THPE629 - Poster Exhibition
Exploring the patient-centered medical home model in Ryan White funded HIV/AIDS clinics in the United States: propensity, progress and promise
S. Beane1, R. Culyba2, M. Demayo3, W. Armstrong4
1Southeast AIDS Training and Education Center, Emory University, Research and Evaluation, Atlanta, United States, 2University of Pittsburgh Medical Center, Grants and Contracts, Pittsburgh, United States, 3Emory University, Atlanta, Georgia, 4Emory University School of Medicine, Atlanta, United States
Background: This study investigated how well U.S. Ryan White (RW) funded clinics, providing HIV/AIDS care, exemplify characteristics of patient-centered medical homes (PCMH). PCMH principals include coordinated, comprehensive, and continuous care with improved health outcome goals. Benefits of PCMH certification to quality and payment take center stage amid the political landscape of health care reform, RW reauthorization, and budget cuts. Saag (2009) highlights alignment of RW multidisciplinary team care with PCMH concepts; however, the extent to which HIV care corresponds with PCMH criteria unintentionally or through certification is not fully understood. To better understand this relationship, we conducted key informant interviews with experts in RW and HIV medicine across the U.S.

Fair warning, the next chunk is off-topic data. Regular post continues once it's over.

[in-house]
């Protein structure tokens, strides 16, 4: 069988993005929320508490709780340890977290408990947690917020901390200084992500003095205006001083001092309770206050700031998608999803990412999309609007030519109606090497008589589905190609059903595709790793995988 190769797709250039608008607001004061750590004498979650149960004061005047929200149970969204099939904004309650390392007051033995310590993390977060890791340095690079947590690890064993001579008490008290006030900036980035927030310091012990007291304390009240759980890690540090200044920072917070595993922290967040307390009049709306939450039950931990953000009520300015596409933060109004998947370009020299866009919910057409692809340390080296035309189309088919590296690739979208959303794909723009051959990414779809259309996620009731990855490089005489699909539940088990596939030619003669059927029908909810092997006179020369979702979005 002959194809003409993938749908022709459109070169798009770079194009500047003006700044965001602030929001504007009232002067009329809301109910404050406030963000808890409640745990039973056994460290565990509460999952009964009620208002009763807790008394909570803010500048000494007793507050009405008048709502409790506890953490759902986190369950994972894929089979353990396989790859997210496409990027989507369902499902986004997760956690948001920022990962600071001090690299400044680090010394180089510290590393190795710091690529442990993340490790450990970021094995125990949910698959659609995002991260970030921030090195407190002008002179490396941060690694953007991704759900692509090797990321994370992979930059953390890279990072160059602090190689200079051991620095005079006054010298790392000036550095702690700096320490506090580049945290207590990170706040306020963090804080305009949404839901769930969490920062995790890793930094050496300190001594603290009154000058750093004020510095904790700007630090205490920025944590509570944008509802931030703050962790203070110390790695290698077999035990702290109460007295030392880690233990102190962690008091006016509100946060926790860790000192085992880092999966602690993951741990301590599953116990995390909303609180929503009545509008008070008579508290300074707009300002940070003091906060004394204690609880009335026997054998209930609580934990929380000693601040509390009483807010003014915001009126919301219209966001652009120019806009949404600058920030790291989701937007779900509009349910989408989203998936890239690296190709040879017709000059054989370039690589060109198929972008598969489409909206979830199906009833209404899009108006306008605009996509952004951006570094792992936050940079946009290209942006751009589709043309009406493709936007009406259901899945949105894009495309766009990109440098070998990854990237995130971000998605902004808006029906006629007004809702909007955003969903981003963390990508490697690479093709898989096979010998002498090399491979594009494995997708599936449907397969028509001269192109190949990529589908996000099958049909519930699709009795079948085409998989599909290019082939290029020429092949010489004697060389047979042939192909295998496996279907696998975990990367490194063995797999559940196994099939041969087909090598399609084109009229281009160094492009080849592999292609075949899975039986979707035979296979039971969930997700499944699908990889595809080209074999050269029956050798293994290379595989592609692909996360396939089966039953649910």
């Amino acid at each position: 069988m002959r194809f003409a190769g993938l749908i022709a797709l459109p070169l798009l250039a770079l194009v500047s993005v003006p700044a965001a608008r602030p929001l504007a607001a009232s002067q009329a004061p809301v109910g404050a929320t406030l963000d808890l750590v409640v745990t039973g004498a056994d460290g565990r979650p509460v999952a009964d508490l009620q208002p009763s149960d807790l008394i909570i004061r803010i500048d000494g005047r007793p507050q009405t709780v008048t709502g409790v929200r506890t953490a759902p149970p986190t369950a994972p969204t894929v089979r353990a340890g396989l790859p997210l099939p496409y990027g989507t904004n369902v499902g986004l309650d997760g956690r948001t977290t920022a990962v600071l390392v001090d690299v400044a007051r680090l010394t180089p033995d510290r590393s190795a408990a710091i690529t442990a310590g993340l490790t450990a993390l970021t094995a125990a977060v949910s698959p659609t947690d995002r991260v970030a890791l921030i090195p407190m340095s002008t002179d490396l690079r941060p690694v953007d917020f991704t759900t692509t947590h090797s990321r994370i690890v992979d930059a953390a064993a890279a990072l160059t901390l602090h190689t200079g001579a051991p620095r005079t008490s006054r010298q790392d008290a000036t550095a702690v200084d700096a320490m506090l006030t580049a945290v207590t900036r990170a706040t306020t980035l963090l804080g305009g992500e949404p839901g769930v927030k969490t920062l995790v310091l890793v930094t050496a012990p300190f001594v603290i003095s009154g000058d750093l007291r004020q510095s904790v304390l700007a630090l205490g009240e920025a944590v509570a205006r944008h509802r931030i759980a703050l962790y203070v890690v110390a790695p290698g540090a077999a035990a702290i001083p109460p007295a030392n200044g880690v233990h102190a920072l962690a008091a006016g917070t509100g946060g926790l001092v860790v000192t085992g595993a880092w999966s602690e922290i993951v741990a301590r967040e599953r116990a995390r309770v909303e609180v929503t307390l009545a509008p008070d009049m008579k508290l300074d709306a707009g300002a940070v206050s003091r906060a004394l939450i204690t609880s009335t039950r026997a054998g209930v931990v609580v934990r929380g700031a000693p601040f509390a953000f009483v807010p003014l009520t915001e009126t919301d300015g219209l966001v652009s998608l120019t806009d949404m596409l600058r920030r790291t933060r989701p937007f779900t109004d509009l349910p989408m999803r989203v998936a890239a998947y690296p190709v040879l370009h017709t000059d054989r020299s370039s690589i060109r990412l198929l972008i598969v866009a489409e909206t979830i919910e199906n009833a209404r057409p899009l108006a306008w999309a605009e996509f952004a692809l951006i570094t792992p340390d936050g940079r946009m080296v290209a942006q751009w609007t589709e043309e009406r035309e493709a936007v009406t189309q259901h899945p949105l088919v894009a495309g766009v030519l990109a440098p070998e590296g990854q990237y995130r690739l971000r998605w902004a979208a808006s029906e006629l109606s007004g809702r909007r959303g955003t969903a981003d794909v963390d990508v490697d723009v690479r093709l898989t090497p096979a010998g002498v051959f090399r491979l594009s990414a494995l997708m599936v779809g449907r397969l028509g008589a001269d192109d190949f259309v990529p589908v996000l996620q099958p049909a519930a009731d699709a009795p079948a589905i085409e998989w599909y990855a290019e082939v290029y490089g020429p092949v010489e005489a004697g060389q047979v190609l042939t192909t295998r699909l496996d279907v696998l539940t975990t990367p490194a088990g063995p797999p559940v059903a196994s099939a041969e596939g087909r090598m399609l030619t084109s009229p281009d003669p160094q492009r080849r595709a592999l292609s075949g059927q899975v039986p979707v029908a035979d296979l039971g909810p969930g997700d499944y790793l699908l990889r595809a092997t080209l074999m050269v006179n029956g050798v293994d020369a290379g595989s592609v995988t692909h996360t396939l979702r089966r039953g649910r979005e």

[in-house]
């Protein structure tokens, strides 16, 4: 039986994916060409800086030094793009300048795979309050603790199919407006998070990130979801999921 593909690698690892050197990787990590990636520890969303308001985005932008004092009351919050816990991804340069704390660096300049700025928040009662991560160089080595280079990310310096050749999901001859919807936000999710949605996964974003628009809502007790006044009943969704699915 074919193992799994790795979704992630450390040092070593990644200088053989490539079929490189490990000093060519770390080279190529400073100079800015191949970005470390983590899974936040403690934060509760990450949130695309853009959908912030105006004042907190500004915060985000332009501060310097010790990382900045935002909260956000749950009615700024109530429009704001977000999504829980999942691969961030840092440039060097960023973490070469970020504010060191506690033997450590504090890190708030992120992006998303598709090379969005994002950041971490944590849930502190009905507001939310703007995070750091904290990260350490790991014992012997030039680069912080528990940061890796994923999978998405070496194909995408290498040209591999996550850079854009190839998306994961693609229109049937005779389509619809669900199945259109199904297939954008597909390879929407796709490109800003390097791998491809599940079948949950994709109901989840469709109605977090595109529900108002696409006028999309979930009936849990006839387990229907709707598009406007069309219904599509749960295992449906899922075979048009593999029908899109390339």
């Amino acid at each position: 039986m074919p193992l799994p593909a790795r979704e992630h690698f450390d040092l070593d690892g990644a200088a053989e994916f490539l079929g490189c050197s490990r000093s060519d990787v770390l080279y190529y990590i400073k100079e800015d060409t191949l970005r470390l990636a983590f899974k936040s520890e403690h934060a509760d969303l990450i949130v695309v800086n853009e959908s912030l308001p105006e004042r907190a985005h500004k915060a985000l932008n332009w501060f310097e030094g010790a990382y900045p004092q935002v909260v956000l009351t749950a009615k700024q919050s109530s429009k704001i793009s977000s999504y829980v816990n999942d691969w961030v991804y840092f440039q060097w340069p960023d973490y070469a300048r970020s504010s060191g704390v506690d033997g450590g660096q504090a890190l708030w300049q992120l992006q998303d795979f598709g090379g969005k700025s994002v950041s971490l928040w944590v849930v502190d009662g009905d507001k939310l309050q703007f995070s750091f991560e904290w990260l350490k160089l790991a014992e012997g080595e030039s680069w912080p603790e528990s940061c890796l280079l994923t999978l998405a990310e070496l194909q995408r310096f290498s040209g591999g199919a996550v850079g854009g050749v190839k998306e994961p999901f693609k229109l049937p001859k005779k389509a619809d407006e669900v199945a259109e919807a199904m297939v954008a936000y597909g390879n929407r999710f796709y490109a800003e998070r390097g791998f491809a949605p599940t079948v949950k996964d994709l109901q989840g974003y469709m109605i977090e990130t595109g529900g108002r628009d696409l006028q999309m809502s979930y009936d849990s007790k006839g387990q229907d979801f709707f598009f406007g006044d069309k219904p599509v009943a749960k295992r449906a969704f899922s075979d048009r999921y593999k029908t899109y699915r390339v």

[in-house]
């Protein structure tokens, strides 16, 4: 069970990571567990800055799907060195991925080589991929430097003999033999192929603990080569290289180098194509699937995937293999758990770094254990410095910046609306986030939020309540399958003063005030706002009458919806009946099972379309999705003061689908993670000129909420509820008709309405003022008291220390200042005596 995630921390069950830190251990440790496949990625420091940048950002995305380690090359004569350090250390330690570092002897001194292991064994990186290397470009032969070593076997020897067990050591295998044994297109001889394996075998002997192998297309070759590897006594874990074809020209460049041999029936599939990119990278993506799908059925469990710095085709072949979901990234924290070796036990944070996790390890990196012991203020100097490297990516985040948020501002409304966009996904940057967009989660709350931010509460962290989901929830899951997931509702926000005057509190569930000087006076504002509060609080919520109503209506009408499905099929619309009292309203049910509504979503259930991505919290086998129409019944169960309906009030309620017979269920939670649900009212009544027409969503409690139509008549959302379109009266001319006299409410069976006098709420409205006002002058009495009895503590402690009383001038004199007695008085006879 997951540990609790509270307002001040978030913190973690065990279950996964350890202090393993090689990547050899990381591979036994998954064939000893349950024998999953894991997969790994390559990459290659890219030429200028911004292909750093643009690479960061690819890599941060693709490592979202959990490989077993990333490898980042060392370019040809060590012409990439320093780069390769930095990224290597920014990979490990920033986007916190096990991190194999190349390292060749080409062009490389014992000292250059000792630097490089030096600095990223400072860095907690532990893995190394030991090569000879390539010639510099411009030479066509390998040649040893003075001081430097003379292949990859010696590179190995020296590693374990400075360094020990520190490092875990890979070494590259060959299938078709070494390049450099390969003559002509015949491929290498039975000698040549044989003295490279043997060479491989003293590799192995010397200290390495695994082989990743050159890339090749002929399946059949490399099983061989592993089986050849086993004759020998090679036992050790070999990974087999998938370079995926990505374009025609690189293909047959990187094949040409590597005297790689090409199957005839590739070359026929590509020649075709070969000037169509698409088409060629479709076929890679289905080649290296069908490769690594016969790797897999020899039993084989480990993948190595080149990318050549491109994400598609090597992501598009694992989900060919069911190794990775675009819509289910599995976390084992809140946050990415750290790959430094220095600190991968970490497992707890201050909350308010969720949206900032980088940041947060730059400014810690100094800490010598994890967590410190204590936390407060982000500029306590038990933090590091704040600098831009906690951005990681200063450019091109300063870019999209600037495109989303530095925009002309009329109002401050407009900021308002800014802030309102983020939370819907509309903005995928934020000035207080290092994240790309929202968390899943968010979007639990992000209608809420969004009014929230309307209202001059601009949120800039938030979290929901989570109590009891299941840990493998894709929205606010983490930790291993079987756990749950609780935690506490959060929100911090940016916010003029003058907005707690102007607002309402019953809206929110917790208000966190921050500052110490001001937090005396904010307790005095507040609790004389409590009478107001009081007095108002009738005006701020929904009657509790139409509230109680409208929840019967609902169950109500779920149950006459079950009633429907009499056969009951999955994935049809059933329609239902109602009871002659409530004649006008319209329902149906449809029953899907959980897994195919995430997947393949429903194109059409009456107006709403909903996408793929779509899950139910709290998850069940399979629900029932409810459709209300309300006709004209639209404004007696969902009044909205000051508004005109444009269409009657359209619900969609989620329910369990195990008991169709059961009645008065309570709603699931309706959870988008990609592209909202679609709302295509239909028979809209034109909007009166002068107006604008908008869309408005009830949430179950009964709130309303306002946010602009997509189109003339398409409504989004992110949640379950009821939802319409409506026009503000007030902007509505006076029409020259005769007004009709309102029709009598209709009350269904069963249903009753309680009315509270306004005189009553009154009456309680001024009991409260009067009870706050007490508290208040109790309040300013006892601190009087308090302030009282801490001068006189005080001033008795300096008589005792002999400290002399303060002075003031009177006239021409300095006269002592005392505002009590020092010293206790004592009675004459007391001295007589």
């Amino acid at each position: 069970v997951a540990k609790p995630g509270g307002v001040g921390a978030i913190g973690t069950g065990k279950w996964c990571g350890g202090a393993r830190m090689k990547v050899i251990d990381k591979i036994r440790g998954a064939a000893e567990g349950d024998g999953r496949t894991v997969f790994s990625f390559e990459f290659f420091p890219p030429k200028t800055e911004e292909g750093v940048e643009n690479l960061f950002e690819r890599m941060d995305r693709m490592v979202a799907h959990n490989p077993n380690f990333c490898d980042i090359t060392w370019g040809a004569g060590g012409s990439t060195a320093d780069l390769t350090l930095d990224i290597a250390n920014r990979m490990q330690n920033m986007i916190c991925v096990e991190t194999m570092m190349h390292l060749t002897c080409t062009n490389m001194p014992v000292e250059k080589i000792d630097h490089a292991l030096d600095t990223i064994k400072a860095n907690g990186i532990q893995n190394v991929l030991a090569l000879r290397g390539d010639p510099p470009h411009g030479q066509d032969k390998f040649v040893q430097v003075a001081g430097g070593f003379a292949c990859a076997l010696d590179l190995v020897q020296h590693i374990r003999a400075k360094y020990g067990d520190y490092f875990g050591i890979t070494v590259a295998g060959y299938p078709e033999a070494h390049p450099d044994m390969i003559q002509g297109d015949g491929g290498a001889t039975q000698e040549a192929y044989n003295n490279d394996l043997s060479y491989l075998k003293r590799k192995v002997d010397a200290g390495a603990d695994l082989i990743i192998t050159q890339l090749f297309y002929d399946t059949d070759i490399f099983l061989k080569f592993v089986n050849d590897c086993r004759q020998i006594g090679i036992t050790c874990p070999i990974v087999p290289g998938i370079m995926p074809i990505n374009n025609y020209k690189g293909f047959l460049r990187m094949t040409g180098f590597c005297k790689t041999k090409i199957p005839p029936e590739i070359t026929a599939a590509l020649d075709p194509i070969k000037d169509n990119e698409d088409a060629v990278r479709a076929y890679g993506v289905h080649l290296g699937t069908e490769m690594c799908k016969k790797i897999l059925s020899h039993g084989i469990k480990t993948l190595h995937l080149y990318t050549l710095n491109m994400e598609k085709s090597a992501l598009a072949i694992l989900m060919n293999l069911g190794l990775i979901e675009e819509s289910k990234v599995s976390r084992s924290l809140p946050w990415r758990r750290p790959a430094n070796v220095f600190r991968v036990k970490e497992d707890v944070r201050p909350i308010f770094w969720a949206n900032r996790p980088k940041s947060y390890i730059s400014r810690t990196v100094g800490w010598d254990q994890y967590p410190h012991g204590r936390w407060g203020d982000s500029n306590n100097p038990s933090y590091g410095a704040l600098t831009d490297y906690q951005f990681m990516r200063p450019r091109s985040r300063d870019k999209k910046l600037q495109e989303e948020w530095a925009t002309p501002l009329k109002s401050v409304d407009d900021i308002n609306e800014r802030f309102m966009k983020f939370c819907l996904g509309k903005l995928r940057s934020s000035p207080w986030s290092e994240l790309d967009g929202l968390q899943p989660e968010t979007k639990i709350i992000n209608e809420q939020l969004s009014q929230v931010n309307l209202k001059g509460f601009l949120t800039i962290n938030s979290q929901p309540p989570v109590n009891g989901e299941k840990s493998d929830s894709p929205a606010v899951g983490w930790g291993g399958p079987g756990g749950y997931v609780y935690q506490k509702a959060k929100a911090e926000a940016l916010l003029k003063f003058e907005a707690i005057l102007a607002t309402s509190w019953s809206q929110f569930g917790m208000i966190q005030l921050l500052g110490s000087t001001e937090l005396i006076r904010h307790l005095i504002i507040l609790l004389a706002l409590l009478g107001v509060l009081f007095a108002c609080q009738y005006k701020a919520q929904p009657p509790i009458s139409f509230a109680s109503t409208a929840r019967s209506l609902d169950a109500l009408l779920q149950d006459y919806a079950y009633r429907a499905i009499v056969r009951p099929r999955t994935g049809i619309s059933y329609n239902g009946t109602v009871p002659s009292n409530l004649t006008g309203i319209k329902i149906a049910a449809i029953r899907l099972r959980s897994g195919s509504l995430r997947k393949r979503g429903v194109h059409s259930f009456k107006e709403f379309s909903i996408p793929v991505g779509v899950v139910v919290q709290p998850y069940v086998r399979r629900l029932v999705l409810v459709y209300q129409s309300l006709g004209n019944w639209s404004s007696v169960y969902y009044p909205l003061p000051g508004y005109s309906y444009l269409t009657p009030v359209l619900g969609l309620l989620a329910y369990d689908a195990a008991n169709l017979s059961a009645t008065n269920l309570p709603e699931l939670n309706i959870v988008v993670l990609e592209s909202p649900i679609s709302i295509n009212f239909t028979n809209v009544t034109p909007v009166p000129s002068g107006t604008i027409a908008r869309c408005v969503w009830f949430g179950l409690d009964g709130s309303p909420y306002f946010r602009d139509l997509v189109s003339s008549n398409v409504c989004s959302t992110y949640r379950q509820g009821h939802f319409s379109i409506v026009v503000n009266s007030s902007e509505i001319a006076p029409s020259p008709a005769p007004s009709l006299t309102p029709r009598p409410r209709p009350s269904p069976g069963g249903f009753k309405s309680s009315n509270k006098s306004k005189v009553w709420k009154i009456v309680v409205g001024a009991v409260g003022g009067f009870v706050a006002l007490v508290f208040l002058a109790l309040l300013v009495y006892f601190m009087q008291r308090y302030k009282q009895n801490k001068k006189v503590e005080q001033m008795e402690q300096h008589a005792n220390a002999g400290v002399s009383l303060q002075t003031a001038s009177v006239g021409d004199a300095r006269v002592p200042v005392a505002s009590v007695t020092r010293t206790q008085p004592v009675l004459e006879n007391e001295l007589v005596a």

Methods: Using a snowball sample, we conducted semi-structured interviews with seven key informants. There were three inclusion criteria: at least 18 years of age, employed at a RW clinic for at least five years, and employed as a medical director. Three researchers independently coded transcripts and identified themes.
Results: Patient populations ranged in size from 1,110 to 5,100 with at least one-third having an AIDS diagnosis. All informants were familiar with and indicated their clinics provide care aligning with most PCMH principles. In fact, several informants indicated their clinics historically provided PCMH care. Barriers to providing PCMH care included difficulty launching electronic medical records, decreased funding, and limited workforce.
Conclusions: Amid implementation of the Affordable Care Act and RW reauthorization, informants expressed concern for the future of high quality care in RW settings. Our study illuminates alignment of RW care with PCMH models. While PCMH certification may have protective benefits for RW clinics, it is administratively burdensome, suggesting a need for resources to assist RW clinics to be recognized for adoption of PCMH characteristics in a context of fiscal uncertainty.
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